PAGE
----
Also while Prasad [23] recorded Zn deficiency in 57% of cases of head and neck cancers, increased level had been previously reported in head and neck cancer. [8],[18] These contradictory findings suggest that additional factors need to be considered in the complex relationship between trace elements and etiopathogenesis of malignant diseases. In this study, decreased level has also been recorded in the HNSCC group relative to control; this difference is also of statistical significance (P = 0.05). Possible explanations for the reduced level of Zn in the study group could include the following: HNSCC directly decreases Zn levels in the body by increased metabolism or take-up of the Zn by the tumoral cells.

Changes in serum zinc levels, serum copper levels, and the Cu/Zn ratio have been reported to be useful indicators of disease activity, prognosis, and response to treatment in hematopoietic malignancies, gastrointestinal malignancies, sarcomas, breast cancers, and epidermoid cancer of the head and neck. [24],[25],[26] The usefulness of this ratio remains to be fully established; whether these changes reflect some undefined, biological processes in the course of malignant transformation or they are merely nonspecific markers of the malignant process remains to be fully elucidated. The mean Cu/Zn ratio in the HNSCC group in this study was low when compared with controls. This difference was also statistically significant (P = 0.04).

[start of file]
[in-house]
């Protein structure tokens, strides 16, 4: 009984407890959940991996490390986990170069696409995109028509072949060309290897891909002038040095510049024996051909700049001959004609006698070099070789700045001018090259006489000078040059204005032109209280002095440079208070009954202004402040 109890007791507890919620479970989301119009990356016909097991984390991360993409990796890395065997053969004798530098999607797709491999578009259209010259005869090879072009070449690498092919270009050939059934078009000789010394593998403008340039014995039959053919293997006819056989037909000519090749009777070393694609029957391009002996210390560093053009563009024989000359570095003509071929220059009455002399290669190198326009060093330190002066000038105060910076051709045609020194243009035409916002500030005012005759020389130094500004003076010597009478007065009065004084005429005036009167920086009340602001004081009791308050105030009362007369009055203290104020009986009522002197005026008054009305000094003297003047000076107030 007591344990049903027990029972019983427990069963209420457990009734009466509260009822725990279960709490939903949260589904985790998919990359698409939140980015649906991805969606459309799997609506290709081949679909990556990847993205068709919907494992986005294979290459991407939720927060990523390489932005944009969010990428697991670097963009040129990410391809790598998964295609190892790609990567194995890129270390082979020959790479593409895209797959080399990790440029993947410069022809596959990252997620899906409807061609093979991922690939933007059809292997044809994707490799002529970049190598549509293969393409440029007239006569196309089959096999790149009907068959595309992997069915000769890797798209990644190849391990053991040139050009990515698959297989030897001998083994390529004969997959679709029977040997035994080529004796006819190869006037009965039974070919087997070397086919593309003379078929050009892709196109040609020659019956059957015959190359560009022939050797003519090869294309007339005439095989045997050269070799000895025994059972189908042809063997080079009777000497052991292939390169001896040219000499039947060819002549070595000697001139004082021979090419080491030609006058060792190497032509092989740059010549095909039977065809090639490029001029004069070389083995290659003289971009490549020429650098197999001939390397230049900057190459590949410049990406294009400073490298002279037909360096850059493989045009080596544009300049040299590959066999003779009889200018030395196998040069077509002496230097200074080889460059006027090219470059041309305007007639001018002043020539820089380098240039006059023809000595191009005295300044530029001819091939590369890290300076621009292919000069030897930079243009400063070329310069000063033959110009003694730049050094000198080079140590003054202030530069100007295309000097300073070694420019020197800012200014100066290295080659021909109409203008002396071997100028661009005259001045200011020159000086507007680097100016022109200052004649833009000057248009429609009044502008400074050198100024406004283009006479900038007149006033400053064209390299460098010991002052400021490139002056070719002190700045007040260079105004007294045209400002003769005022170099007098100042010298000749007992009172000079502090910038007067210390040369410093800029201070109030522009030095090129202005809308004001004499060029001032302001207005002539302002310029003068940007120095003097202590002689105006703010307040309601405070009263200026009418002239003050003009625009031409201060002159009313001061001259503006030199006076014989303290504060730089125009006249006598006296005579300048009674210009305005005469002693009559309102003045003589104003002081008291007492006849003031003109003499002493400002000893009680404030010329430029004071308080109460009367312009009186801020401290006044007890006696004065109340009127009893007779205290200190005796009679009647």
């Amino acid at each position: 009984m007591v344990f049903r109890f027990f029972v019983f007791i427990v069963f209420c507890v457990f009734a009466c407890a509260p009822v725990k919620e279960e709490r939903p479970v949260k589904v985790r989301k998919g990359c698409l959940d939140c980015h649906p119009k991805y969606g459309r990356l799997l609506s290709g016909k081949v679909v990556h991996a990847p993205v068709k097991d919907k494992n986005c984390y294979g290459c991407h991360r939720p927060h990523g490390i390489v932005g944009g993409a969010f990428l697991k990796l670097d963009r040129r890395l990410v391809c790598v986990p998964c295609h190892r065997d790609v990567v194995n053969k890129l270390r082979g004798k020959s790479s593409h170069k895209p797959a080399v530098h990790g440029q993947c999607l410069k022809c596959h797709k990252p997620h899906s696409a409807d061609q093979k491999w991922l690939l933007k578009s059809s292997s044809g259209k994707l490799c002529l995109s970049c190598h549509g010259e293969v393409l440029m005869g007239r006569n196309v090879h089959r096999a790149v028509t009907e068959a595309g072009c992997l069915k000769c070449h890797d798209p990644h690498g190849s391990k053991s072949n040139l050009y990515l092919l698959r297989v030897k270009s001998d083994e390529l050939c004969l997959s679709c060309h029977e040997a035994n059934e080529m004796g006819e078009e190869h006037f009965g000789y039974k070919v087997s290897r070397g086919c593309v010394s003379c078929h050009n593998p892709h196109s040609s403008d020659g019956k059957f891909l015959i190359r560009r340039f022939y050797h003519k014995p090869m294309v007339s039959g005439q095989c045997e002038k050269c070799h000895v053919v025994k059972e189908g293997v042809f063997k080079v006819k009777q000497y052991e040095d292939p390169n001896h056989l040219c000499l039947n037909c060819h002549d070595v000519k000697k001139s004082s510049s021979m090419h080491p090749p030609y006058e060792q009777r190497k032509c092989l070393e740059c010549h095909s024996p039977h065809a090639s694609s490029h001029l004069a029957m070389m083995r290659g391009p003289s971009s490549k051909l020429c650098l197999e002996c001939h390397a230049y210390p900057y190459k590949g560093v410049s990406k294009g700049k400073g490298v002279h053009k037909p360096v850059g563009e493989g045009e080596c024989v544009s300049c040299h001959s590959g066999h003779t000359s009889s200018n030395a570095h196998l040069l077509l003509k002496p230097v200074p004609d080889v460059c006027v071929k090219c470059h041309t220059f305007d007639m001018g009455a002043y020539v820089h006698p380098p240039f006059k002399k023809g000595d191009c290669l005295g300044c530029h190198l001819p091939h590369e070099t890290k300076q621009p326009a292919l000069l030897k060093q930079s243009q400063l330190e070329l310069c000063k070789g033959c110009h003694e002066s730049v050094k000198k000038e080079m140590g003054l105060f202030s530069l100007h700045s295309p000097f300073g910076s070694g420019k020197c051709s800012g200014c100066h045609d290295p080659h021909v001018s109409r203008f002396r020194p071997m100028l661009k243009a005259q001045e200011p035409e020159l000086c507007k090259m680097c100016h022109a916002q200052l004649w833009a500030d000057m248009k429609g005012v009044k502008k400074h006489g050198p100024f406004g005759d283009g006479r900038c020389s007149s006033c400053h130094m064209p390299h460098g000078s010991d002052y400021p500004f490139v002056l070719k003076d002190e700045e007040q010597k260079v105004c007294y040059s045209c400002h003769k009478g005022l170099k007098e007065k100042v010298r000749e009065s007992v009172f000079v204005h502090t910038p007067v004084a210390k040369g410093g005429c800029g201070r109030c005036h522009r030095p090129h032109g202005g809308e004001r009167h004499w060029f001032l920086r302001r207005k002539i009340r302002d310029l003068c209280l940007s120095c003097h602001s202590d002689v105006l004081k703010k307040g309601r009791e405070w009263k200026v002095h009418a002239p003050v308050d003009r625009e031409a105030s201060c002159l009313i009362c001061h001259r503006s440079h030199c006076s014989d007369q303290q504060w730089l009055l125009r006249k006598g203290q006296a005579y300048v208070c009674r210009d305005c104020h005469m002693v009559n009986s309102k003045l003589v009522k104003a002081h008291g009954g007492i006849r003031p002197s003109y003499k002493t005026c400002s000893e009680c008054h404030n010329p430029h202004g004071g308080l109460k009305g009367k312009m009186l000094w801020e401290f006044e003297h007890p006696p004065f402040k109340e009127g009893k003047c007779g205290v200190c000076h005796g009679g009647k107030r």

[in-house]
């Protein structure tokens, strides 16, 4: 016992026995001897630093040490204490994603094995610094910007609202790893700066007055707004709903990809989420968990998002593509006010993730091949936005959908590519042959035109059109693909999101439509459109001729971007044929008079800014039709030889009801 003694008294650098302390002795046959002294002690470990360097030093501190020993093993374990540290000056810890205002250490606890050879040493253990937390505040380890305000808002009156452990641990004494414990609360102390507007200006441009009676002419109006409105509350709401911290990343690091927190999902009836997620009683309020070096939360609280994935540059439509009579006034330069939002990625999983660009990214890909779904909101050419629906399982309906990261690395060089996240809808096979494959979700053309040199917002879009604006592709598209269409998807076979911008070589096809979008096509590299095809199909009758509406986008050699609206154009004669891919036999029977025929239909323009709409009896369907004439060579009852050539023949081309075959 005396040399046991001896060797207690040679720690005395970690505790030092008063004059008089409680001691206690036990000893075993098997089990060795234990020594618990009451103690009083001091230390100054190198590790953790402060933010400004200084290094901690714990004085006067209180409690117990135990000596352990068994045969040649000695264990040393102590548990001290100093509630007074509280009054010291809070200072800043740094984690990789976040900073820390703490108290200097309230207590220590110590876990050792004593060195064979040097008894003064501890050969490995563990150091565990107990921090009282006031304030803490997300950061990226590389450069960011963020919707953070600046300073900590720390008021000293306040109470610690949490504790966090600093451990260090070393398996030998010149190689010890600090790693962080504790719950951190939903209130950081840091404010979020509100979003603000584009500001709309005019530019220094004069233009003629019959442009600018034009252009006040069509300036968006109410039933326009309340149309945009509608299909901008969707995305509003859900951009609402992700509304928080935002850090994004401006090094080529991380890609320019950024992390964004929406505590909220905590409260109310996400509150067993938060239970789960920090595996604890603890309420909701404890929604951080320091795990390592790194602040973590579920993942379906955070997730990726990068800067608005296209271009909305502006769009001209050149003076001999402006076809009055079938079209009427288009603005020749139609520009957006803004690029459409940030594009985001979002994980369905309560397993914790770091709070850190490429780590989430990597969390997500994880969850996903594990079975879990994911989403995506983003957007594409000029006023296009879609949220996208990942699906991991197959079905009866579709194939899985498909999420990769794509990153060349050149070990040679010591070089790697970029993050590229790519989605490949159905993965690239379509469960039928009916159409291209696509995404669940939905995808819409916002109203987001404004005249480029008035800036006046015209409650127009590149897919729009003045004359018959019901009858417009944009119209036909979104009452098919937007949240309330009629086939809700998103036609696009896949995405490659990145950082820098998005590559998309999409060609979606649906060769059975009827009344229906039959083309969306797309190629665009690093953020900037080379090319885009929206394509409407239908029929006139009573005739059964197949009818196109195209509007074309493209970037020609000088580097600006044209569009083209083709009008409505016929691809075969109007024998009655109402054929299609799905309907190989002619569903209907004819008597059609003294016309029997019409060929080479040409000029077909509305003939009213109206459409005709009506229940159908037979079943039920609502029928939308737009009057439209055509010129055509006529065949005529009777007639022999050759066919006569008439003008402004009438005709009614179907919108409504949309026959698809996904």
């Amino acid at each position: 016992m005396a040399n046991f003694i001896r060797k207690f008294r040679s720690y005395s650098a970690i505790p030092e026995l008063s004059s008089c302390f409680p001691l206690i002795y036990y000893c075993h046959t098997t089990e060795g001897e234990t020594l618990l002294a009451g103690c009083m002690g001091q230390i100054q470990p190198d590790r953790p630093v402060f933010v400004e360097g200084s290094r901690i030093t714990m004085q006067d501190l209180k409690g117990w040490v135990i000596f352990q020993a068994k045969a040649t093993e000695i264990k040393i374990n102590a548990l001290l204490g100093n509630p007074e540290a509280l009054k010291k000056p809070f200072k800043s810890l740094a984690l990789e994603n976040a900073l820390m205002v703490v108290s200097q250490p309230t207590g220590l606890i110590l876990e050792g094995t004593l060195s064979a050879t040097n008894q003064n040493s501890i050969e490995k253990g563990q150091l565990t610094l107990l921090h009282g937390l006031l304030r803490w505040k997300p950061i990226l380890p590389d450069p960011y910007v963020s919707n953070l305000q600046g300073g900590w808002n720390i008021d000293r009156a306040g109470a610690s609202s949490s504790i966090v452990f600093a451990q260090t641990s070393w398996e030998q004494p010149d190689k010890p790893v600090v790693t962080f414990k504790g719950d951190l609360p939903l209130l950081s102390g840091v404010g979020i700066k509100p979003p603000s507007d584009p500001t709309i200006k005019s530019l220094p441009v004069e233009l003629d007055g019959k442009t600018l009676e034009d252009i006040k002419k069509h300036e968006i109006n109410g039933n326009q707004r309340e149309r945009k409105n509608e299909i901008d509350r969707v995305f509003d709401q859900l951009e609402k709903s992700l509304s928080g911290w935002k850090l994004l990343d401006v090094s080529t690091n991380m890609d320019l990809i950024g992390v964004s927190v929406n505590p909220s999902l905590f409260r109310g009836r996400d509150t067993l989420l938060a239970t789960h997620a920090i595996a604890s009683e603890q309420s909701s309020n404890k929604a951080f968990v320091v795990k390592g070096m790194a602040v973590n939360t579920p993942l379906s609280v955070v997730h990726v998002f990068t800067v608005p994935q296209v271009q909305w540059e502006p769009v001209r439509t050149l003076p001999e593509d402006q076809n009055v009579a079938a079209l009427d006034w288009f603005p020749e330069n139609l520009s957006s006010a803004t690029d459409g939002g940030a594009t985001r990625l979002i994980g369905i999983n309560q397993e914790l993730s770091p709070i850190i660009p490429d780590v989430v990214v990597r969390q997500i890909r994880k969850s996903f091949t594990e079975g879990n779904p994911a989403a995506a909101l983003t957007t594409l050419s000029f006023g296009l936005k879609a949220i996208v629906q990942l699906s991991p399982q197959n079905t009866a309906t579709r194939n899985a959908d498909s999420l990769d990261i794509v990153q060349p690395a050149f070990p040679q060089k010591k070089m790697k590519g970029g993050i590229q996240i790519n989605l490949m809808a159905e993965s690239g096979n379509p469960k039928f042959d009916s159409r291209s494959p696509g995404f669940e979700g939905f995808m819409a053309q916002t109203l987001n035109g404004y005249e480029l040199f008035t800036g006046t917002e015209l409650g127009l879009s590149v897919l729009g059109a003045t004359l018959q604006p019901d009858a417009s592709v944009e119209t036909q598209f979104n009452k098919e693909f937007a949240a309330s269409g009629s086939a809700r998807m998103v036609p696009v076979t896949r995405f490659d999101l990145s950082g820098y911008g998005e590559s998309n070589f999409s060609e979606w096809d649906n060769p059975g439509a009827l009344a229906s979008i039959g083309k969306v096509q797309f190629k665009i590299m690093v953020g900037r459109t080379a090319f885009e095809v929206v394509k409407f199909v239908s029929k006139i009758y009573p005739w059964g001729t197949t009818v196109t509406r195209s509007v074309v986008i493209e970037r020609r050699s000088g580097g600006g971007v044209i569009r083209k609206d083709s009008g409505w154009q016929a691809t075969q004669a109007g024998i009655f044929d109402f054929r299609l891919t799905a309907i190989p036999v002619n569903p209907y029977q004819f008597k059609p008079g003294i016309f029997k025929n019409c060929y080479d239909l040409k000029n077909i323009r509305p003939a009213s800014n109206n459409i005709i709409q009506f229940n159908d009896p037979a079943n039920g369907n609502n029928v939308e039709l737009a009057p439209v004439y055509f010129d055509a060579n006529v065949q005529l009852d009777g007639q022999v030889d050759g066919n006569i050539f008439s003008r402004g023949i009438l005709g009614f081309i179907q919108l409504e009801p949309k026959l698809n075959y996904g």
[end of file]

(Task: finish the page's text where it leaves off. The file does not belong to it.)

Lower plasma levels of selenium have been reported in various malignancies and meta-analyses of observational studies have documented inverse associations between selenium levels and lung cancer [27] and prostate cancer. [28] In this study, there was low serum selenium in the study group compared with the controls; this was a statistically significant difference (P < 0.01). Yadav, et al., [29] have also reported similar findings. This finding may be explained in terms of the level of oxidative stress in cancers patient with a higher values of Se being required in view of its antioxidant property.

Similarly, reduced serum levels of manganese and iron was reported Taysi et al. [20] While in this study a marginal, statistically insignificant (P = 0.36) increase in Mn was noted in HNSCC, the mean serum level of iron was significantly lower in HNSCC compared with controls (P < 0.01). Limited data exist on Mn and cancers, [30] hence no particular trend or defined roles have so far been established for Mn. Significance of this finding cannot at this point be ascertained. However, the lower mean iron could be explained as reflecting the increased demand by both the marrow and the tumor for iron as majority of cancer patients tend to be anemic.


   Conclusion Top